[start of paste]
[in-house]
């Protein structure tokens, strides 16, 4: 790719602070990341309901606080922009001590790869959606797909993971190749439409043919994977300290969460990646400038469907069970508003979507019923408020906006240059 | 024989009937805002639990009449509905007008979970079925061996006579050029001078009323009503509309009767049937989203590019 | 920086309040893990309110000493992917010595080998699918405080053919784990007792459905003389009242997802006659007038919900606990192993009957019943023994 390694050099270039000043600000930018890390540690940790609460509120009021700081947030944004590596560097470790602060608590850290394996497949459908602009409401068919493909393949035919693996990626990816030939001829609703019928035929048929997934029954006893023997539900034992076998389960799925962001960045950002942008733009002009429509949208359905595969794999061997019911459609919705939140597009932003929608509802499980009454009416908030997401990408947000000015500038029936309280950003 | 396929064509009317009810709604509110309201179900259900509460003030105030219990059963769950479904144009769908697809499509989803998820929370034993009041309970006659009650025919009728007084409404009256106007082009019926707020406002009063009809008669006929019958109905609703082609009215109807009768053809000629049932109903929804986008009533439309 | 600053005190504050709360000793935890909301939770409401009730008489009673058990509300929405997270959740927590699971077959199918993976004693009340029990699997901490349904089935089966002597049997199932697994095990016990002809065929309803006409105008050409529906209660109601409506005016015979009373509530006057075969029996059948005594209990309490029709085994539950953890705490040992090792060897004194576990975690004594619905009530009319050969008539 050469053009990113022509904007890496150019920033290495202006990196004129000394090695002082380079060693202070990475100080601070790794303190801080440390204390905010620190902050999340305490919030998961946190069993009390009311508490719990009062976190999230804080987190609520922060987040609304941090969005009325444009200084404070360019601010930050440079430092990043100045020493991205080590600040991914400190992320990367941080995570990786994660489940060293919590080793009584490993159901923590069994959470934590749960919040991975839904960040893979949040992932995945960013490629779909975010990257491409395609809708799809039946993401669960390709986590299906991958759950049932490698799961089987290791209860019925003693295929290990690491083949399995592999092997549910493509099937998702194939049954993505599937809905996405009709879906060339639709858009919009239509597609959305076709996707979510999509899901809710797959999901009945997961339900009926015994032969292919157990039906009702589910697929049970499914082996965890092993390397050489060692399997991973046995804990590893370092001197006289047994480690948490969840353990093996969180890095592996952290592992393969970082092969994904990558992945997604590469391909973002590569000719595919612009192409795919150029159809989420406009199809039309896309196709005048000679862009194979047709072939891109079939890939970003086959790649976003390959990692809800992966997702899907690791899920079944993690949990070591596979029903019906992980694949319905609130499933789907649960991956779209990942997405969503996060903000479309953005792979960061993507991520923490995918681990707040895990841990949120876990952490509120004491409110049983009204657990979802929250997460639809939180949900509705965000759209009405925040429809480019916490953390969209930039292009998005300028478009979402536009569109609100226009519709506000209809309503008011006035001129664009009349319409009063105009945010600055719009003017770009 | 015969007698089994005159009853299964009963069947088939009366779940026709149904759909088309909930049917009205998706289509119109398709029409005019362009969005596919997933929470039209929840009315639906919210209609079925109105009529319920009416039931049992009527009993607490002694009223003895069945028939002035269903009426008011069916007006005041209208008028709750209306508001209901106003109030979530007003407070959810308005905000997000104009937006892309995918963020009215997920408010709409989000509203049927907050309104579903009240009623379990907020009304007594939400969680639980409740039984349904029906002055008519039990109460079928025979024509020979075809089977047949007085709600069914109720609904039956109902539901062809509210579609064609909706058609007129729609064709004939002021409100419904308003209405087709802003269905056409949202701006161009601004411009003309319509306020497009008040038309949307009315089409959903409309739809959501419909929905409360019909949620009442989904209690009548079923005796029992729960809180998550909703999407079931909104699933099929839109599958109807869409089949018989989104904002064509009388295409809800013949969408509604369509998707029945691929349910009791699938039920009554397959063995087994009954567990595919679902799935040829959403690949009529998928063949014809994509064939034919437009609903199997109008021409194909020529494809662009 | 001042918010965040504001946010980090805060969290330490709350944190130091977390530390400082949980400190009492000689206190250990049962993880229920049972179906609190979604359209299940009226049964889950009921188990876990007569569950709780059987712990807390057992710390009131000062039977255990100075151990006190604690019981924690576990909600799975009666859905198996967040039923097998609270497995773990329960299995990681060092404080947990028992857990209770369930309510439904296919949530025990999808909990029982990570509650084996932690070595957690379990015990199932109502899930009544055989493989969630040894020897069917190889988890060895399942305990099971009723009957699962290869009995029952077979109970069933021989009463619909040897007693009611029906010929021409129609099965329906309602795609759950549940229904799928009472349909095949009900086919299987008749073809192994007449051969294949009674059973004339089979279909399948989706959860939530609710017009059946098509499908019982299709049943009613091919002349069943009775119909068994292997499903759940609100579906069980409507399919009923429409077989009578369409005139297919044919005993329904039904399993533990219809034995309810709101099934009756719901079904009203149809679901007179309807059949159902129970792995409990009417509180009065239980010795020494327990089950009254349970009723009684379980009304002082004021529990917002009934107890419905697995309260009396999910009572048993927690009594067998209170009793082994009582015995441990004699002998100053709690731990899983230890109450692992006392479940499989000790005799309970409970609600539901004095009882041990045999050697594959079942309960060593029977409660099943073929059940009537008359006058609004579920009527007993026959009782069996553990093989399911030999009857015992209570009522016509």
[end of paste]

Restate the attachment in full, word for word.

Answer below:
[in-house]
């Protein structure tokens, strides 16, 4: 790719602070990341309901606080922009001590790869959606797909993971190749439409043919994977300290969460990646400038469907069970508003979507019923408020906006240059 | 024989009937805002639990009449509905007008979970079925061996006579050029001078009323009503509309009767049937989203590019 | 920086309040893990309110000493992917010595080998699918405080053919784990007792459905003389009242997802006659007038919900606990192993009957019943023994 390694050099270039000043600000930018890390540690940790609460509120009021700081947030944004590596560097470790602060608590850290394996497949459908602009409401068919493909393949035919693996990626990816030939001829609703019928035929048929997934029954006893023997539900034992076998389960799925962001960045950002942008733009002009429509949208359905595969794999061997019911459609919705939140597009932003929608509802499980009454009416908030997401990408947000000015500038029936309280950003 | 396929064509009317009810709604509110309201179900259900509460003030105030219990059963769950479904144009769908697809499509989803998820929370034993009041309970006659009650025919009728007084409404009256106007082009019926707020406002009063009809008669006929019958109905609703082609009215109807009768053809000629049932109903929804986008009533439309 | 600053005190504050709360000793935890909301939770409401009730008489009673058990509300929405997270959740927590699971077959199918993976004693009340029990699997901490349904089935089966002597049997199932697994095990016990002809065929309803006409105008050409529906209660109601409506005016015979009373509530006057075969029996059948005594209990309490029709085994539950953890705490040992090792060897004194576990975690004594619905009530009319050969008539 050469053009990113022509904007890496150019920033290495202006990196004129000394090695002082380079060693202070990475100080601070790794303190801080440390204390905010620190902050999340305490919030998961946190069993009390009311508490719990009062976190999230804080987190609520922060987040609304941090969005009325444009200084404070360019601010930050440079430092990043100045020493991205080590600040991914400190992320990367941080995570990786994660489940060293919590080793009584490993159901923590069994959470934590749960919040991975839904960040893979949040992932995945960013490629779909975010990257491409395609809708799809039946993401669960390709986590299906991958759950049932490698799961089987290791209860019925003693295929290990690491083949399995592999092997549910493509099937998702194939049954993505599937809905996405009709879906060339639709858009919009239509597609959305076709996707979510999509899901809710797959999901009945997961339900009926015994032969292919157990039906009702589910697929049970499914082996965890092993390397050489060692399997991973046995804990590893370092001197006289047994480690948490969840353990093996969180890095592996952290592992393969970082092969994904990558992945997604590469391909973002590569000719595919612009192409795919150029159809989420406009199809039309896309196709005048000679862009194979047709072939891109079939890939970003086959790649976003390959990692809800992966997702899907690791899920079944993690949990070591596979029903019906992980694949319905609130499933789907649960991956779209990942997405969503996060903000479309953005792979960061993507991520923490995918681990707040895990841990949120876990952490509120004491409110049983009204657990979802929250997460639809939180949900509705965000759209009405925040429809480019916490953390969209930039292009998005300028478009979402536009569109609100226009519709506000209809309503008011006035001129664009009349319409009063105009945010600055719009003017770009 | 015969007698089994005159009853299964009963069947088939009366779940026709149904759909088309909930049917009205998706289509119109398709029409005019362009969005596919997933929470039209929840009315639906919210209609079925109105009529319920009416039931049992009527009993607490002694009223003895069945028939002035269903009426008011069916007006005041209208008028709750209306508001209901106003109030979530007003407070959810308005905000997000104009937006892309995918963020009215997920408010709409989000509203049927907050309104579903009240009623379990907020009304007594939400969680639980409740039984349904029906002055008519039990109460079928025979024509020979075809089977047949007085709600069914109720609904039956109902539901062809509210579609064609909706058609007129729609064709004939002021409100419904308003209405087709802003269905056409949202701006161009601004411009003309319509306020497009008040038309949307009315089409959903409309739809959501419909929905409360019909949620009442989904209690009548079923005796029992729960809180998550909703999407079931909104699933099929839109599958109807869409089949018989989104904002064509009388295409809800013949969408509604369509998707029945691929349910009791699938039920009554397959063995087994009954567990595919679902799935040829959403690949009529998928063949014809994509064939034919437009609903199997109008021409194909020529494809662009 | 001042918010965040504001946010980090805060969290330490709350944190130091977390530390400082949980400190009492000689206190250990049962993880229920049972179906609190979604359209299940009226049964889950009921188990876990007569569950709780059987712990807390057992710390009131000062039977255990100075151990006190604690019981924690576990909600799975009666859905198996967040039923097998609270497995773990329960299995990681060092404080947990028992857990209770369930309510439904296919949530025990999808909990029982990570509650084996932690070595957690379990015990199932109502899930009544055989493989969630040894020897069917190889988890060895399942305990099971009723009957699962290869009995029952077979109970069933021989009463619909040897007693009611029906010929021409129609099965329906309602795609759950549940229904799928009472349909095949009900086919299987008749073809192994007449051969294949009674059973004339089979279909399948989706959860939530609710017009059946098509499908019982299709049943009613091919002349069943009775119909068994292997499903759940609100579906069980409507399919009923429409077989009578369409005139297919044919005993329904039904399993533990219809034995309810709101099934009756719901079904009203149809679901007179309807059949159902129970792995409990009417509180009065239980010795020494327990089950009254349970009723009684379980009304002082004021529990917002009934107890419905697995309260009396999910009572048993927690009594067998209170009793082994009582015995441990004699002998100053709690731990899983230890109450692992006392479940499989000790005799309970409970609600539901004095009882041990045999050697594959079942309960060593029977409660099943073929059940009537008359006058609004579920009527007993026959009782069996553990093989399911030999009857015992209570009522016509």